How is real estate adapting to aging populations?

 —  Article by JLL Staff Reporter
people getting older in Asia, Japan
Image credit: Shutterstock

On any given night, Shibuya’s neon lights beckon youthful shoppers and its streets heave with trend-setting fashionistas.

It’s not a likely location for opening a nursing home in Tokyo, but one company is planning to do exactly that. The Resorttrust Group, which already operates a string of private nursing homes throughout Japan, is intending to add another such facility within walking distance of Shibuya Station.

According to a notice filed, the nursing home will have 50 rooms as well as personal bathing areas, two types of bathing machines, a main dining hall and a dedicated rehabilitation room.

Its exterior will be “stylish and subdued” while the interior seeks to realize “warm and chic livability” for a calm and serene atmosphere. The rooftop will also feature greenery.

According to a Japan Times article, it was only some years ago the term “tokubetsu yogo rojin homu” (nursing homes for the aged) would bring to mind images of gloomy buildings and seniors confined to beds. However, these have completely replaced by bright, clean facilities with lots of activities to keep the elderly occupied.

Catering to the older generation

By 2050, Japan and Korea will experience significant increases in their elderly populations, according to the Pew Research Center.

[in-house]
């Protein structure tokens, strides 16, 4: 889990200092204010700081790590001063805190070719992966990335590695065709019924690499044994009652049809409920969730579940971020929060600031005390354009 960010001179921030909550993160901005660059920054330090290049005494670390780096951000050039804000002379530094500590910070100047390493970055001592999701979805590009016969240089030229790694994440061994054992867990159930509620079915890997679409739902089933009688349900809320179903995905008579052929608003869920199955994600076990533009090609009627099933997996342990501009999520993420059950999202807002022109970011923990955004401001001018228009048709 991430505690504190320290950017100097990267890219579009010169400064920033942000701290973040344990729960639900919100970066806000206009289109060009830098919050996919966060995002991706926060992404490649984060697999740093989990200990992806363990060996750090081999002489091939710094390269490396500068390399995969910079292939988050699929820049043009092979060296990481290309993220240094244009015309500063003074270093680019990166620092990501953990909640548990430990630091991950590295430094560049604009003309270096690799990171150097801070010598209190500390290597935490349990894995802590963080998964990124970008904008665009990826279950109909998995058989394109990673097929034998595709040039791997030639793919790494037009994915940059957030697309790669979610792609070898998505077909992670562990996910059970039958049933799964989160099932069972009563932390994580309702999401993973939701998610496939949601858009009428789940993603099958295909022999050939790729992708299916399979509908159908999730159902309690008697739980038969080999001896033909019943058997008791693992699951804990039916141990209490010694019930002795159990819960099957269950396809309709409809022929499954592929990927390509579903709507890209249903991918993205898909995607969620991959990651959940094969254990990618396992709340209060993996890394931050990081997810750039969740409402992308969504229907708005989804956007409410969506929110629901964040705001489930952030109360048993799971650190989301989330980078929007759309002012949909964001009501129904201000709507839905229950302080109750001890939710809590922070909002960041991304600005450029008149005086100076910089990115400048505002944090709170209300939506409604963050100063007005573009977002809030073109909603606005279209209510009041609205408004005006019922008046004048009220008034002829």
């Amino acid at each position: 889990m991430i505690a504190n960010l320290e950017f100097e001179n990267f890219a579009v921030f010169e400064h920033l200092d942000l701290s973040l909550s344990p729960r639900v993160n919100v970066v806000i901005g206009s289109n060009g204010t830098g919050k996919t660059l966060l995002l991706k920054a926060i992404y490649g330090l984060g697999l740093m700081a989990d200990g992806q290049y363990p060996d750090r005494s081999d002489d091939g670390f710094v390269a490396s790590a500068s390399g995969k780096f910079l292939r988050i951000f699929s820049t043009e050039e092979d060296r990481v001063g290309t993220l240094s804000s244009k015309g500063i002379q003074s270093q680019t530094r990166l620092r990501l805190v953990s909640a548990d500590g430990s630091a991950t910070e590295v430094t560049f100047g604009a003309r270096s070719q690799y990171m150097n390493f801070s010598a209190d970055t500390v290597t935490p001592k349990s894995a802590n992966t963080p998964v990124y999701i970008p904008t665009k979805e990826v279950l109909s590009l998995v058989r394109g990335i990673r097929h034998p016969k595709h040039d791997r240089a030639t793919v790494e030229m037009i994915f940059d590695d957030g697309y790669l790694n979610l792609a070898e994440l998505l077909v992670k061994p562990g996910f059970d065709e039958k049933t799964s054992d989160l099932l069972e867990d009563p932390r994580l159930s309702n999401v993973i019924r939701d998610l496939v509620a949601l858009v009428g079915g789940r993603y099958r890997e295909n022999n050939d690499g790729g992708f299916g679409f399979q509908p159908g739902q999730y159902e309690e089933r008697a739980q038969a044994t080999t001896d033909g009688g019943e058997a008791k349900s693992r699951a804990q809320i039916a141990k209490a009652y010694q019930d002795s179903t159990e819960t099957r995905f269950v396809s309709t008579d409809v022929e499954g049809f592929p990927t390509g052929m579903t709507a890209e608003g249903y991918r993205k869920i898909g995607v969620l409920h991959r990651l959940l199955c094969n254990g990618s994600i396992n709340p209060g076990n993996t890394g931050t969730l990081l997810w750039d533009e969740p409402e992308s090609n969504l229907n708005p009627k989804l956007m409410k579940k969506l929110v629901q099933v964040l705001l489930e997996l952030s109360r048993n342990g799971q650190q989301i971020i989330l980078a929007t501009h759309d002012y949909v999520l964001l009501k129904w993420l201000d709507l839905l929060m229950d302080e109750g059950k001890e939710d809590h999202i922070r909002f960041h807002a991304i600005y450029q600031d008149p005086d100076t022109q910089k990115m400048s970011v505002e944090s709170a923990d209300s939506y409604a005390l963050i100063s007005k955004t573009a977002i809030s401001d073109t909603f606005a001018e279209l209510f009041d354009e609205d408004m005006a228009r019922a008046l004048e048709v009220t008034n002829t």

Based on the old-age dependency ratio – defined as the number of people aged 65 and older per 100 people of working age (15 to 64 years old) – Japan is expected to have 72 elderly for every 100 working-age citizens by 2050, a rise of 36.5 percentage points from 2010. Korea, on the other hand, is expected to have 66 elderly for every 100 working-age citizens.

While there will certainly be a growing need for assisted living, many people will continue to live independently with the statistics show that an increasing number of elderly people will be living alone. Takeshi Akagi, JLL’s Head of Research in Japan, says the country’s growing number of seniors has meant residential properties are now required to implement “barrier-free concepts to eliminate differences in floor height within units”. Other guidelines include handrails in critical places and wider doors and corridors.

It’s not just homes which need to adapt: buildings of all uses will need to become more accessible through ramps and elevators. In a Financial Times article, Mayumi Hayashi, a Research Fellow in the Institute of Gerontology at King’s College London, notes that Japan has the highest provision of day centers for the elderly in the world. Some parks have also replaced child-centric play areas with fitness equipment for seniors.

Nursing homes are also growing in popularity, with J-REITs specializing in healthcare facilities being listed beginning last year.

Rising to the old age challenge

Graying societies are challenging urban planners, architects and developers, giving rise to unique proposals such as HomeFarm, where seniors would live in high-density vegetable garden apartments that provide them with an income and give them a shared activity to engage in.

Dr Chua Yang Liang, JLL’s Southeast Asian Head of Research, says there will be a need for a range of housing solutions such as studios and smaller apartments. “As the younger generation moves out of the family home, the older generation is going to scale down.”

Tokyo, for example, is seeing the older generation relocate from suburban detached houses to smaller condominiums in central areas after their retirement. “We haven’t seen the decline in value for Tokyo’s residential market, (as it is being) underpinned by solid demand from all generations,” adds JLL’s Akagi.

In Japan as elsewhere in Asia, the aging population represents a shift in priorities rather than a crisis. The challenge is how best to adapt to the needs of an aging population.

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